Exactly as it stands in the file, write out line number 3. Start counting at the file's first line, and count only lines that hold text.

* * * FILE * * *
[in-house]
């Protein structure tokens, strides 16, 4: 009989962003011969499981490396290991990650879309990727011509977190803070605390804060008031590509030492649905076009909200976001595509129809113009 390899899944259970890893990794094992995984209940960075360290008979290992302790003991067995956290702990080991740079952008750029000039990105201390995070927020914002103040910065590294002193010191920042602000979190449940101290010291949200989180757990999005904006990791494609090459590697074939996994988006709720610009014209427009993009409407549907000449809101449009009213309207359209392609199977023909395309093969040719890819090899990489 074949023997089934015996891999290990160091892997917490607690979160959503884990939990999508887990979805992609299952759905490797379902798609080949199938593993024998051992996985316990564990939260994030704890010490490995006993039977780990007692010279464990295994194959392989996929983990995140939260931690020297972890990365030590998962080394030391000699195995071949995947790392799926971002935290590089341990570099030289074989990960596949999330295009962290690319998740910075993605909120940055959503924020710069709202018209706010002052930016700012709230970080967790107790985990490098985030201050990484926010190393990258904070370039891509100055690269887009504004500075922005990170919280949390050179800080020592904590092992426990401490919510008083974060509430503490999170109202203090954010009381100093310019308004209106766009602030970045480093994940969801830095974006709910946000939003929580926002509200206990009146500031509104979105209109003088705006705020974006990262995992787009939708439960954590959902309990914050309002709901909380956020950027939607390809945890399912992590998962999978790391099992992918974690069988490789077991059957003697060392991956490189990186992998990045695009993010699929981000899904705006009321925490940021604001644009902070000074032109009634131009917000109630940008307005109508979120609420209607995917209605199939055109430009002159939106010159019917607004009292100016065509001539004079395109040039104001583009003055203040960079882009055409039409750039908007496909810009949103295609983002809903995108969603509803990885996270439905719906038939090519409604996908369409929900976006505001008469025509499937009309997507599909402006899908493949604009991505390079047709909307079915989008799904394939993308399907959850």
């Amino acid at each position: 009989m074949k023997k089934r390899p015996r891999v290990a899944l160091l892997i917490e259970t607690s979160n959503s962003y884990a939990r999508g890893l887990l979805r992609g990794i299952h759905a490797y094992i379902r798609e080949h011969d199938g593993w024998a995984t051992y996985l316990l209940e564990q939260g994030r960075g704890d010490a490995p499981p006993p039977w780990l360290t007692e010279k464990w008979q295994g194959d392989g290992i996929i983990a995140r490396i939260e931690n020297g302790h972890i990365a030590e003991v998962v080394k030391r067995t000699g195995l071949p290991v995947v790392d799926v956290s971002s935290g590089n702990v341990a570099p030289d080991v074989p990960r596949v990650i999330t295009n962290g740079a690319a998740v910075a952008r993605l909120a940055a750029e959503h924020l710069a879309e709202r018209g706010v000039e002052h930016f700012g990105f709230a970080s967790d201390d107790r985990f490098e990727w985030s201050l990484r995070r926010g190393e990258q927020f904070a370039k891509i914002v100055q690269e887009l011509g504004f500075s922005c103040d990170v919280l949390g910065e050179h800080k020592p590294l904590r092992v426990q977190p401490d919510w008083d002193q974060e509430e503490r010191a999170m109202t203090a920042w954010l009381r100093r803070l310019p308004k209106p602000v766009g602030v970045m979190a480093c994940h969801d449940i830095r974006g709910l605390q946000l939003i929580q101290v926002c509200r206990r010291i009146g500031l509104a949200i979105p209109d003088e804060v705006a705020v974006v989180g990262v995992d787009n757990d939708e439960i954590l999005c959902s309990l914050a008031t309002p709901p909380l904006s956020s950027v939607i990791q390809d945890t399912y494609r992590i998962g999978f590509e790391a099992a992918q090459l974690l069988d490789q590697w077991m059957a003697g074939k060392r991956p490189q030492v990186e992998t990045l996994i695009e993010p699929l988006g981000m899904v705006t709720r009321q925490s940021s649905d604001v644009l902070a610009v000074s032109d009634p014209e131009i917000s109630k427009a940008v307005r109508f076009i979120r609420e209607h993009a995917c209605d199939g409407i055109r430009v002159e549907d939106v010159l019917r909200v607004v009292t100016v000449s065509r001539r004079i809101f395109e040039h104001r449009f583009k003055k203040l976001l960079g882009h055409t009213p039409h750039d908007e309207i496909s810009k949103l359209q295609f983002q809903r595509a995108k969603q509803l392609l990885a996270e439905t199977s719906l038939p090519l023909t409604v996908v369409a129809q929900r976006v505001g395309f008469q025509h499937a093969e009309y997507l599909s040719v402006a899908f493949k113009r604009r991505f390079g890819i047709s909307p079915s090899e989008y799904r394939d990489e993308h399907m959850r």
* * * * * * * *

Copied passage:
């Amino acid at each position: 009989m074949k023997k089934r390899p015996r891999v290990a899944l160091l892997i917490e259970t607690s979160n959503s962003y884990a939990r999508g890893l887990l979805r992609g990794i299952h759905a490797y094992i379902r798609e080949h011969d199938g593993w024998a995984t051992y996985l316990l209940e564990q939260g994030r960075g704890d010490a490995p499981p006993p039977w780990l360290t007692e010279k464990w008979q295994g194959d392989g290992i996929i983990a995140r490396i939260e931690n020297g302790h972890i990365a030590e003991v998962v080394k030391r067995t000699g195995l071949p290991v995947v790392d799926v956290s971002s935290g590089n702990v341990a570099p030289d080991v074989p990960r596949v990650i999330t295009n962290g740079a690319a998740v910075a952008r993605l909120a940055a750029e959503h924020l710069a879309e709202r018209g706010v000039e002052h930016f700012g990105f709230a970080s967790d201390d107790r985990f490098e990727w985030s201050l990484r995070r926010g190393e990258q927020f904070a370039k891509i914002v100055q690269e887009l011509g504004f500075s922005c103040d990170v919280l949390g910065e050179h800080k020592p590294l904590r092992v426990q977190p401490d919510w008083d002193q974060e509430e503490r010191a999170m109202t203090a920042w954010l009381r100093r803070l310019p308004k209106p602000v766009g602030v970045m979190a480093c994940h969801d449940i830095r974006g709910l605390q946000l939003i929580q101290v926002c509200r206990r010291i009146g500031l509104a949200i979105p209109d003088e804060v705006a705020v974006v989180g990262v995992d787009n757990d939708e439960i954590l999005c959902s309990l914050a008031t309002p709901p909380l904006s956020s950027v939607i990791q390809d945890t399912y494609r992590i998962g999978f590509e790391a099992a992918q090459l974690l069988d490789q590697w077991m059957a003697g074939k060392r991956p490189q030492v990186e992998t990045l996994i695009e993010p699929l988006g981000m899904v705006t709720r009321q925490s940021s649905d604001v644009l902070a610009v000074s032109d009634p014209e131009i917000s109630k427009a940008v307005r109508f076009i979120r609420e209607h993009a995917c209605d199939g409407i055109r430009v002159e549907d939106v010159l019917r909200v607004v009292t100016v000449s065509r001539r004079i809101f395109e040039h104001r449009f583009k003055k203040l976001l960079g882009h055409t009213p039409h750039d908007e309207i496909s810009k949103l359209q295609f983002q809903r595509a995108k969603q509803l392609l990885a996270e439905t199977s719906l038939p090519l023909t409604v996908v369409a129809q929900r976006v505001g395309f008469q025509h499937a093969e009309y997507l599909s040719v402006a899908f493949k113009r604009r991505f390079g890819i047709s909307p079915s090899e989008y799904r394939d990489e993308h399907m959850r």